In relation to the differential origins, the proteins identified in prototype 1 of the P. salmonis vaccine presented various functions. By means of the COG definition, cell wall, membrane and envelope (13 proteins) were classified (Figure 7). In addition, nine proteins in posttranscriptional modification, protein turnover, chaperones, seven proteins in transport and metabolism of inorganic ions, six proteins in production and conversion of energy, five proteins in replication, five protein in cell motility, five proteins in intracellular traffic, four proteins Transcription, three proteins in the control of the cell cycle, three proteins in carbohydrate transport, three proteins in signal transduction mechanism, three proteins in defense mechanism, 10 proteins in translation, two proteins in mobilome, two proteins in extracellular structures, some proteins such as: VirB9, VirB10, TraF, IcmG / DotF are required as a component of the type IV secretion system (57), which has been shown to induce humoral and immunity (38). Also associated were proteins that are related peptidoglycan-associated (lipo) proteins and Outer membrane protein as OmpA, Omp89, TolC, in addition to ABC-type metal ion transport components, and periplasmatic component. Several proteins related to antibiotic resistance have been identified in this proteome analyzed by our group, where they include: TolC, AcrA, MFS, and members of multidrug effusion pumps type RND (58). Additionally, several proteins involved transcriptional repressor of iron-responsive genes (Fur family) were identified (41). In turn, a protein wrapped in Flagellar hook-basal body complex protein has been found, such as FliE, which had not previously been described its genetic expression in other culture conditions (40). Within the sequenced proteome, we have been able to identify different proteins classified with adhesion properties such as: cadF, pilA, pilC, pilJ, omp89, IlpA (Table 1), where they belong to the type IV pilus is a filamentous structure existent on the surface of various pathogenic bacteria, such as Legionella pneumophila (59), Pseudomonas aeruginosa (60), and the fish pathogens Aeromonas salmonicida subsp. Salmonicida (61), Vibrio anguillarum (62), and Piscirickettsa salmonis type strain LF-89 (39). Which makes us presume that this first contact that the bacteria should have with the host is of great importance to trigger the immunogenic response and in this same way they are excellent candidates to consider for the formulation of future therapies.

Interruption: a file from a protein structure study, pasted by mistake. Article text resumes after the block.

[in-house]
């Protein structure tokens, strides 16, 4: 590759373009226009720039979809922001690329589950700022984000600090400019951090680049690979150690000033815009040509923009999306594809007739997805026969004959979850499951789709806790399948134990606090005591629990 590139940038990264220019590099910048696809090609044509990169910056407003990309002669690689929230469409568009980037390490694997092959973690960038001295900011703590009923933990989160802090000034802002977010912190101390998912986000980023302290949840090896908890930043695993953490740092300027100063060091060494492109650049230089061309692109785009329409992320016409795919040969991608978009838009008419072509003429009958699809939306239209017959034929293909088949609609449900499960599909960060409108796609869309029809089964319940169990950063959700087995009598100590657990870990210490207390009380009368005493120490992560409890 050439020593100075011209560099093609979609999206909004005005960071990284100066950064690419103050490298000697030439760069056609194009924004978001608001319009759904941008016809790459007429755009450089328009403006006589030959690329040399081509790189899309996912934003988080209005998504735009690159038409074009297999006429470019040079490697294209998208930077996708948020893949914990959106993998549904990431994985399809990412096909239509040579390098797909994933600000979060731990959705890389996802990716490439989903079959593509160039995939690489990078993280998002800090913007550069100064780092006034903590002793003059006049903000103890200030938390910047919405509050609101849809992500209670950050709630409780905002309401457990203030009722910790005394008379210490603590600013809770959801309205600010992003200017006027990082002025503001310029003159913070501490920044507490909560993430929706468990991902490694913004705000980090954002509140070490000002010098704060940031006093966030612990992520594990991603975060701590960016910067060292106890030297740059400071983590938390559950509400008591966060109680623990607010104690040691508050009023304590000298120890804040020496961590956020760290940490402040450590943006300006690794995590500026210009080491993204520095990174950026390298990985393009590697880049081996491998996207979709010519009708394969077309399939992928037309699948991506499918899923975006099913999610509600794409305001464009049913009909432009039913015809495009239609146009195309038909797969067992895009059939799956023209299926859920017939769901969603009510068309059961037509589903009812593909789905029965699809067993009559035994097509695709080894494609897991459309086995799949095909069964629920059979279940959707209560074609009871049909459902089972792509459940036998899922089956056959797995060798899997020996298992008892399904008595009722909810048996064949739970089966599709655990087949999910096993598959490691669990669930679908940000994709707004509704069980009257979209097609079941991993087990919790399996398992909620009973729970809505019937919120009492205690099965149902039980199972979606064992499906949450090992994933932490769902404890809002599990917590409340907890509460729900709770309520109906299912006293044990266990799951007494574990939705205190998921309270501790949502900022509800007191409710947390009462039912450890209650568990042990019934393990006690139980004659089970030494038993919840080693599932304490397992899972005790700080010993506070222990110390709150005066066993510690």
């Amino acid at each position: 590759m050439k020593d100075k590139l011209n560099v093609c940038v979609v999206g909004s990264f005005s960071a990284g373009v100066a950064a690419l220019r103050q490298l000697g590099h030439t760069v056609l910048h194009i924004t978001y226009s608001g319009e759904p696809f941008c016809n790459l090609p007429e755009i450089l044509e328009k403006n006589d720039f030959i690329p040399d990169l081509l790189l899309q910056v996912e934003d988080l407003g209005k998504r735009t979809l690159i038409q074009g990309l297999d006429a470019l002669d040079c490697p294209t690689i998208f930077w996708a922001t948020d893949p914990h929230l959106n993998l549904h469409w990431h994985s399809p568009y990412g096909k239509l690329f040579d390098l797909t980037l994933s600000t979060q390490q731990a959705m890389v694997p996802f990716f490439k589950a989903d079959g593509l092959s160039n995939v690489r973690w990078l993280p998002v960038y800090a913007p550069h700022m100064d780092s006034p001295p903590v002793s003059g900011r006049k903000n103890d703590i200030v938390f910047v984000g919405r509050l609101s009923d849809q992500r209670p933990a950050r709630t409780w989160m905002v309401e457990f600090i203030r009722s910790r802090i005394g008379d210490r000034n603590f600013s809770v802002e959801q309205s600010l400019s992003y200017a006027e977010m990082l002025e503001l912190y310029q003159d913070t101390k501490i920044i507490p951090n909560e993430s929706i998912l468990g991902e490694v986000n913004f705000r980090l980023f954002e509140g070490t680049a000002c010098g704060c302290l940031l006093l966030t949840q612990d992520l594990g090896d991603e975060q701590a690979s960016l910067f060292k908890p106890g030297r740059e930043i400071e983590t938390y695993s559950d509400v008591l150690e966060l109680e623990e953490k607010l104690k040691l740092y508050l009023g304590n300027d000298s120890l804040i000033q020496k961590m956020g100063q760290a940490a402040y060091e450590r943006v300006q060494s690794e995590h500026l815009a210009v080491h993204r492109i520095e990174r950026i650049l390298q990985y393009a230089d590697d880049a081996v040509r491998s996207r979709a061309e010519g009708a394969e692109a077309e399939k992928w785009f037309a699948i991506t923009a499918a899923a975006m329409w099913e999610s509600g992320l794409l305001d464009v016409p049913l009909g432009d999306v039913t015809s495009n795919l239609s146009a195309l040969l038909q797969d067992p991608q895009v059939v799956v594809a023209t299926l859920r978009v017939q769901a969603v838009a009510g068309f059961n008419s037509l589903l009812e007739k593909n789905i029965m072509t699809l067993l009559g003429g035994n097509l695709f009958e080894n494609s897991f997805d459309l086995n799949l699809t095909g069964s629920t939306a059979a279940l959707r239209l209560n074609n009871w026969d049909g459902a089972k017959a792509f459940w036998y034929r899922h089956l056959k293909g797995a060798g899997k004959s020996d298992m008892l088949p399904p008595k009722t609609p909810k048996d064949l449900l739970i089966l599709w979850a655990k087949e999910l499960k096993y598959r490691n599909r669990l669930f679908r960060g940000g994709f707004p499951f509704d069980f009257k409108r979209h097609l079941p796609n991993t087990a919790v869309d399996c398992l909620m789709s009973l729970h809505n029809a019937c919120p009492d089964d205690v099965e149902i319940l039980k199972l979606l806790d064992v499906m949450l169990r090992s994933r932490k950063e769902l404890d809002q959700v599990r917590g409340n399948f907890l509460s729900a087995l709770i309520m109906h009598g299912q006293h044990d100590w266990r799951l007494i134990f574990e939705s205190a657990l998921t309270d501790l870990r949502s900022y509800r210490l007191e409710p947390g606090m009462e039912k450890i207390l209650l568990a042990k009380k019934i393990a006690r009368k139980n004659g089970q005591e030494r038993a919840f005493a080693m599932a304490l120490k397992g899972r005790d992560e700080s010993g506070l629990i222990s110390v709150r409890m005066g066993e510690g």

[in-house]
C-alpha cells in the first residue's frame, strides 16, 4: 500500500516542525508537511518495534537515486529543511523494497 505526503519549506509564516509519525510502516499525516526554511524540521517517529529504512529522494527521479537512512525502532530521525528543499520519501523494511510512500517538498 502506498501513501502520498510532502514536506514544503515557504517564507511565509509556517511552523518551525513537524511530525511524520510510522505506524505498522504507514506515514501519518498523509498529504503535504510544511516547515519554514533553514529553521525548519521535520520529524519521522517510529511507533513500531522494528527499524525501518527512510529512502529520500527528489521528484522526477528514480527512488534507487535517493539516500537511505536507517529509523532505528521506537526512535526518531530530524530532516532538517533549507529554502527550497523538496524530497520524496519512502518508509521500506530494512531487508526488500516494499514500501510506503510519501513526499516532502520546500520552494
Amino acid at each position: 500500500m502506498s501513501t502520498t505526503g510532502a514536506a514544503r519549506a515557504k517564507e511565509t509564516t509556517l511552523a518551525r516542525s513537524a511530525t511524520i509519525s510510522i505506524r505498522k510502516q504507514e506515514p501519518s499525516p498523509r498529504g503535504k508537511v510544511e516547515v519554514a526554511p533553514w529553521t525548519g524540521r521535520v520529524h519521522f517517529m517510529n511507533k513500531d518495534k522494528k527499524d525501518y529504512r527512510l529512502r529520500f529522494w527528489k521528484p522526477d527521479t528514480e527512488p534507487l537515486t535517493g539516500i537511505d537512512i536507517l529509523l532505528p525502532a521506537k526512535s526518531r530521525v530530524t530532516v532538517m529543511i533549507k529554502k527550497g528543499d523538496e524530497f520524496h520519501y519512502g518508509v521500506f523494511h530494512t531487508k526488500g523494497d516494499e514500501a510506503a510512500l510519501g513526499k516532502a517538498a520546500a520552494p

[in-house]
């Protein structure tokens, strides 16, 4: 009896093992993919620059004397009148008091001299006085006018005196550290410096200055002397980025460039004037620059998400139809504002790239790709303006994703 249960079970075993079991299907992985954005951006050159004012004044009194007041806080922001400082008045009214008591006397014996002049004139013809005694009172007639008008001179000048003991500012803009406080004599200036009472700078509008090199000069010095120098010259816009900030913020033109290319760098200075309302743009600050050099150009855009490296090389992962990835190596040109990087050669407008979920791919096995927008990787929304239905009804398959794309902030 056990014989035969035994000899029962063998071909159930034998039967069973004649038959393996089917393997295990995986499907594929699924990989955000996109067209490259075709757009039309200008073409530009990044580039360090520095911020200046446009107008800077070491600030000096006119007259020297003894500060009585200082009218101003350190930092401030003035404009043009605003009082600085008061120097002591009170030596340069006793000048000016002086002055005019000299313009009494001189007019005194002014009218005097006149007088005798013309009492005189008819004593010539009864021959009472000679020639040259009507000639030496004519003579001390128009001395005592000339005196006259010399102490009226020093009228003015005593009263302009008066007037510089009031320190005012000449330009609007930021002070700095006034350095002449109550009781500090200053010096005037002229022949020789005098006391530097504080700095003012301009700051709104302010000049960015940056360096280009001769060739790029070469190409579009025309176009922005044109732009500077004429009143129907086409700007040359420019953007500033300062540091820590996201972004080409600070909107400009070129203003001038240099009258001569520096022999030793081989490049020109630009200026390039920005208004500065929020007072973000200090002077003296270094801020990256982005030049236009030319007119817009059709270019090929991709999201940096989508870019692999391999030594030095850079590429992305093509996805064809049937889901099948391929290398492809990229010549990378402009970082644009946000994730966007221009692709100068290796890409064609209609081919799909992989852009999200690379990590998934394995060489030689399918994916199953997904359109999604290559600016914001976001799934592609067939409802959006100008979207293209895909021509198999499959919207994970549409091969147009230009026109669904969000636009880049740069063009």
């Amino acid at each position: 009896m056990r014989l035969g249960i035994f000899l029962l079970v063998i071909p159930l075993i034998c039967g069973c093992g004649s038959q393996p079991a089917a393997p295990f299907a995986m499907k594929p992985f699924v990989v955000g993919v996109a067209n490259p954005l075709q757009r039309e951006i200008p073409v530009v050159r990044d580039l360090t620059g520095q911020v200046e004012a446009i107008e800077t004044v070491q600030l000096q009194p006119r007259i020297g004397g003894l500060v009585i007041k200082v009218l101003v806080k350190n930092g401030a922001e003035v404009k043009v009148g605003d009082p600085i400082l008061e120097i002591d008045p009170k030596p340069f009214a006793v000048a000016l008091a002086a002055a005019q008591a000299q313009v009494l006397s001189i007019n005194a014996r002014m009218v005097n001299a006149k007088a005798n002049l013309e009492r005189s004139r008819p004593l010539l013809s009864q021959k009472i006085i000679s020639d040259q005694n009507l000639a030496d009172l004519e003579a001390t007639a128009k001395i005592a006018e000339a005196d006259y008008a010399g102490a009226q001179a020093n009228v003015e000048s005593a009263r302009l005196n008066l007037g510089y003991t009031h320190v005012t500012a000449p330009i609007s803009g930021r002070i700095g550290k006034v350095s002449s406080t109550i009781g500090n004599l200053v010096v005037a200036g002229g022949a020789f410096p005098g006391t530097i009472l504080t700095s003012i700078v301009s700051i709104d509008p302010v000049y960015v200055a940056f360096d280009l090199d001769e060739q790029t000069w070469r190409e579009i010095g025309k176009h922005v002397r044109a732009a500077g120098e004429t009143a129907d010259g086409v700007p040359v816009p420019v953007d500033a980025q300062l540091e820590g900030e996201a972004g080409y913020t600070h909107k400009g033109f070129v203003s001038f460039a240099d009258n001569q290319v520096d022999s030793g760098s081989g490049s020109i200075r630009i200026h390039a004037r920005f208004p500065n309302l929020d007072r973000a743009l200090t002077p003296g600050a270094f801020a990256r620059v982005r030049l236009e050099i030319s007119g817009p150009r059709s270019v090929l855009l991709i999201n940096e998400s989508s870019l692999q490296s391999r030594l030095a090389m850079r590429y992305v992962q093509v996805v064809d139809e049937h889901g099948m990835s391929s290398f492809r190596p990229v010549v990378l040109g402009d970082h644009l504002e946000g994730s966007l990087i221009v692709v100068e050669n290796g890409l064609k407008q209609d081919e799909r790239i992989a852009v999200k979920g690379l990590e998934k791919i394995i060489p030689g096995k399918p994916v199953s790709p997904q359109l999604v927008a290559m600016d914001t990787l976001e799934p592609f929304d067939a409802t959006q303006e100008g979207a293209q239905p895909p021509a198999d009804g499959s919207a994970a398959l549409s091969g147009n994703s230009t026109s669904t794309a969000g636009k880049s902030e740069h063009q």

The high amount of proteins in the prototype 1 vaccine involved in the survival of the pathogen, suggests that these mechanisms have a high immunogenicity rate of enveloped proteins, which causes greater protection than the other vaccine prototypes. We sought to divide the analysis in two main mechanisms that the bacteria could use to interact with the host. In particular, we analyzed virulence factors such as adherence, efflux pump, elongation factor, enzyme, flagellar, iron metabolism secretion system stress protein, as described previously.

In conclusion, our results show that all three-vaccine prototypes stimulated the innate immune system by increasing the transcript expression of IL-1β and TNF-α, two highly important marker cytokines. These data suggest that there is a correlation between activation of the innate immune system and protection against mortality. Vaccination with the P1 prototype resulted in an elevated survival rate when fish were challenged with P. salmonis, and this strongly correlated with a high induction of IgM specific against P. salmonis. The exact protective mechanism of the induced IgM antibodies against P. salmonis must be studied to understand the role of this immunoglobulin during the early infection stages and secondary multiplication in different tissues. Related studies by our group (34) demonstrate that IgM against the P1 prototype can inhibit bacterial growth, suggesting that circulating anti-P. salmonis antibodies may limit the growth and spread of bacteria in fish organs. The present study identified 87 proteins in the prototype 1 of P. salmonis, which is an important contribution to the way of generating highly efficient vaccines for control of SRS. Which is value information for future studies to combat this important pathogen that affects the salmon industry. Where we can determine that this vaccine does not produce immunosuppression at the concentrations used in this study, the opposite of what happens with other commercial bacterin formulations that are used today.